“It was incredible,” Knicks forward Amar’e Stoudemire said. “That’s a mixed tape; that’s the swagger we play with. Baron is showtime. He gets the ball and he’s into it. He’s totally swagged out, and J.R. is athletic, man. He’s a freak of nature. He just gets to the lane so easy, and he elevates so high, it’s hard to guard him.”
A short time later, Davis and Smith checked out to the deafening roar of the Madison Square Garden faithful.
“That ovation was sweet,” Davis said. “That’s why I came here. I love the energy; I love the fans. They love basketball, so they can appreciate good basketball.”
And all that positive feedback is having a positive effect, not just on Davis, but on the entire Knicks bench — a group that contributed 50 points Wednesday night, including 38 points on 13-of-19 shooting in the telltale second half.
“Baron’s making his way back and starting to get his confidence back,” Anthony said. “He’s looking like he’s getting better game by game. The first couple games he looked a little stiff, and now he’s starting to move, getting a little pep in his step, getting to the hole. He’s going to get more comfortable finishing, and the better he gets, obviously the better it’s going to make our team.”
In addition to rediscovering his groove, Davis has also developed a humility that has done wonders for the Knicks’ chemistry. There was a time when Davis would have been livid over a reserve role behind an unproven player like Lin, but Davis seems to understand his role, and he’s playing it to the fullest.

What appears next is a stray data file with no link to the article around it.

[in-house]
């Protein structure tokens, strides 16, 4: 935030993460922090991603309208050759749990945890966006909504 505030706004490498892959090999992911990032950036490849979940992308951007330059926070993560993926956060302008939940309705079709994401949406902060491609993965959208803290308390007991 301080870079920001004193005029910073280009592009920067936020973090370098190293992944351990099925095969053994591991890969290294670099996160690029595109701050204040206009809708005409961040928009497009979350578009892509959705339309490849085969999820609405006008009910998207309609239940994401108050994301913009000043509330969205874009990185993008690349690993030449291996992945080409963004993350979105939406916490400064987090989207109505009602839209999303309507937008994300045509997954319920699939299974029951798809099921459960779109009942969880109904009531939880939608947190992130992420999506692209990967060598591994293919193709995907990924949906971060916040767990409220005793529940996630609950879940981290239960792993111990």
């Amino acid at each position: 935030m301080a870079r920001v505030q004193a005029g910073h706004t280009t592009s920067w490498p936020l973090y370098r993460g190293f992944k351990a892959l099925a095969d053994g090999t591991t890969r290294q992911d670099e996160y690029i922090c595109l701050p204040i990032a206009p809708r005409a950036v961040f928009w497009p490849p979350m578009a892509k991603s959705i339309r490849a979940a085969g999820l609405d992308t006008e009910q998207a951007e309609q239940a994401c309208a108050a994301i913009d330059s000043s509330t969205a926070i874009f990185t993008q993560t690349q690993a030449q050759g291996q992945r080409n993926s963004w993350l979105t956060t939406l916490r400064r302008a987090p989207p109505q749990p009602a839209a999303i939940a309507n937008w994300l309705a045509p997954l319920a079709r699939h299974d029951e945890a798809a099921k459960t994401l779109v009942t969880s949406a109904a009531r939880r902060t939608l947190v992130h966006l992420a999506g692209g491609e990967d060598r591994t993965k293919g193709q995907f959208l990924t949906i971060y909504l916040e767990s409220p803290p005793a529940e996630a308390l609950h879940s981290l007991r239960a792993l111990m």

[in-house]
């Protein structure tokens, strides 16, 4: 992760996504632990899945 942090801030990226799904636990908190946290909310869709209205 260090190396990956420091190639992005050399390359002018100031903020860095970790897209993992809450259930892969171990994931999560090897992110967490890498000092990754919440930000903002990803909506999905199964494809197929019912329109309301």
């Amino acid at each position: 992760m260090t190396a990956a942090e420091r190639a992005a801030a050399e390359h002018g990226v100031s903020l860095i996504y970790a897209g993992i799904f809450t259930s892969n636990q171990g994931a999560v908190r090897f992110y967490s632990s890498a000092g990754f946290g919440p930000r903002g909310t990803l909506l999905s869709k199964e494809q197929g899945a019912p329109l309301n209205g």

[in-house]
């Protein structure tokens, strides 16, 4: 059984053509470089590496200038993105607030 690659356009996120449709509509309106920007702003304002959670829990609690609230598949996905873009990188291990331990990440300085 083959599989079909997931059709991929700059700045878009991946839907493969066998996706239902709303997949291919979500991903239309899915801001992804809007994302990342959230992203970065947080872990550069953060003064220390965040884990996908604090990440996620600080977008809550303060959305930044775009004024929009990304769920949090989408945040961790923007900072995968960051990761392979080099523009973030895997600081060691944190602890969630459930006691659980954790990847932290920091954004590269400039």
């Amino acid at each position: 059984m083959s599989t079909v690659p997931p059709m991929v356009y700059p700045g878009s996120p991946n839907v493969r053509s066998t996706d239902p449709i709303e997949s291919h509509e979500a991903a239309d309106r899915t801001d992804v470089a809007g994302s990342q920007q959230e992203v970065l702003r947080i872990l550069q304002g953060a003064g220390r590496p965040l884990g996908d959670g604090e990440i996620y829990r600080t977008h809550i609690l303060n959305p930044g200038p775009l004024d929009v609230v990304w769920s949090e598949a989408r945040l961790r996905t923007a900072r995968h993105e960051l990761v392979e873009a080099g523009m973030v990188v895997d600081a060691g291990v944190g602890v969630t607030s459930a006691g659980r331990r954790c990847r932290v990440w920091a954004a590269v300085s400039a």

“Basketball is basketball,” Davis said. “Whether you start, whether you come off the bench, you’ve just got to make the most of the minutes you’re out there and that’s all I’m worried about at this point.”
Davis, who says he still doesn’t feel comfortable playing more than 15 or so minutes per game, also acknowledges that he’s not back to 100 percent just yet. So, really, he’s just happy to be on the floor.
“There’s some things out there that I can’t do, and a lot of things that I still need to work on as far as timing and my explosiveness and also just my strength and conditioning,” Davis said. “But whatever I have, I’m going to give it all out there on the floor, coming off the bench for 15 minutes, giving Jeremy some time. That’s all I can do at this point, is just give it my all.”
But even when he’s back at full strength, it’s doubtful that you’ll hear Davis, who has been known for his attitude problems at times in the past, badmouth his teammate, Lin, who has averaged more than 20 points since he started playing significant time.
“It’s been great,” Davis said of Lin’s development since being injected into the lineup Feb. 4. “I told him before the All-Star break that he’s been the inspiration and he’s been key to bringing this thing together. … He’s a great player, and he’s going to get better.”